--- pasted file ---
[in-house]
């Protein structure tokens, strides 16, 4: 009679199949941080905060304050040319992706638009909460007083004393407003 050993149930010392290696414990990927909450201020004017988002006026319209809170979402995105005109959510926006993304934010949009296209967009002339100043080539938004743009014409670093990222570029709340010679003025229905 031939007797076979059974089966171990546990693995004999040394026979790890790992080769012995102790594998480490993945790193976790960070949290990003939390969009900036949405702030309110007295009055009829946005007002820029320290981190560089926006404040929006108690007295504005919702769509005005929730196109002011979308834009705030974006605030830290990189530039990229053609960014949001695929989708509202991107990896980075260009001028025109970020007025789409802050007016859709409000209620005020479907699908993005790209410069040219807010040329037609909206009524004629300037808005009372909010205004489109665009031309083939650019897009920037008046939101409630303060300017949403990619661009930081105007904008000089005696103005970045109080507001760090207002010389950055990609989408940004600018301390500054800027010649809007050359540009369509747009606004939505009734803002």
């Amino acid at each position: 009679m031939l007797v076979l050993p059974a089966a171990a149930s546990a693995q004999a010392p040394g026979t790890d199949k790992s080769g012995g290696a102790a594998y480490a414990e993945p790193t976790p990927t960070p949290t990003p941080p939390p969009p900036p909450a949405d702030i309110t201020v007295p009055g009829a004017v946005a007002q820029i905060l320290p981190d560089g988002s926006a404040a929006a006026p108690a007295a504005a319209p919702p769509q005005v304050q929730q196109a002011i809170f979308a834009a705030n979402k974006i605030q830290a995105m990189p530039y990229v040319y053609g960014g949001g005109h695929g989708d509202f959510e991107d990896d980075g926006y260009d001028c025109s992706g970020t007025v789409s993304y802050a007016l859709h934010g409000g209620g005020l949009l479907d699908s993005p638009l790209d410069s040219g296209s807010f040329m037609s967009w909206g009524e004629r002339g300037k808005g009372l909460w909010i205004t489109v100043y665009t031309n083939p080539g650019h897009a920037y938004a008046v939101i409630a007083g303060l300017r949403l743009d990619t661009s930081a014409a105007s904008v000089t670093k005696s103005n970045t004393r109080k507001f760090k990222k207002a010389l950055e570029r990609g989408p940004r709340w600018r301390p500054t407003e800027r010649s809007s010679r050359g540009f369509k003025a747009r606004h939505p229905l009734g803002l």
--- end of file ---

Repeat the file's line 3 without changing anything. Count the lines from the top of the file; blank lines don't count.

């Amino acid at each position: 009679m031939l007797v076979l050993p059974a089966a171990a149930s546990a693995q004999a010392p040394g026979t790890d199949k790992s080769g012995g290696a102790a594998y480490a414990e993945p790193t976790p990927t960070p949290t990003p941080p939390p969009p900036p909450a949405d702030i309110t201020v007295p009055g009829a004017v946005a007002q820029i905060l320290p981190d560089g988002s926006a404040a929006a006026p108690a007295a504005a319209p919702p769509q005005v304050q929730q196109a002011i809170f979308a834009a705030n979402k974006i605030q830290a995105m990189p530039y990229v040319y053609g960014g949001g005109h695929g989708d509202f959510e991107d990896d980075g926006y260009d001028c025109s992706g970020t007025v789409s993304y802050a007016l859709h934010g409000g209620g005020l949009l479907d699908s993005p638009l790209d410069s040219g296209s807010f040329m037609s967009w909206g009524e004629r002339g300037k808005g009372l909460w909010i205004t489109v100043y665009t031309n083939p080539g650019h897009a920037y938004a008046v939101i409630a007083g303060l300017r949403l743009d990619t661009s930081a014409a105007s904008v000089t670093k005696s103005n970045t004393r109080k507001f760090k990222k207002a010389l950055e570029r990609g989408p940004r709340w600018r301390p500054t407003e800027r010649s809007s010679r050359g540009f369509k003025a747009r606004h939505p229905l009734g803002l």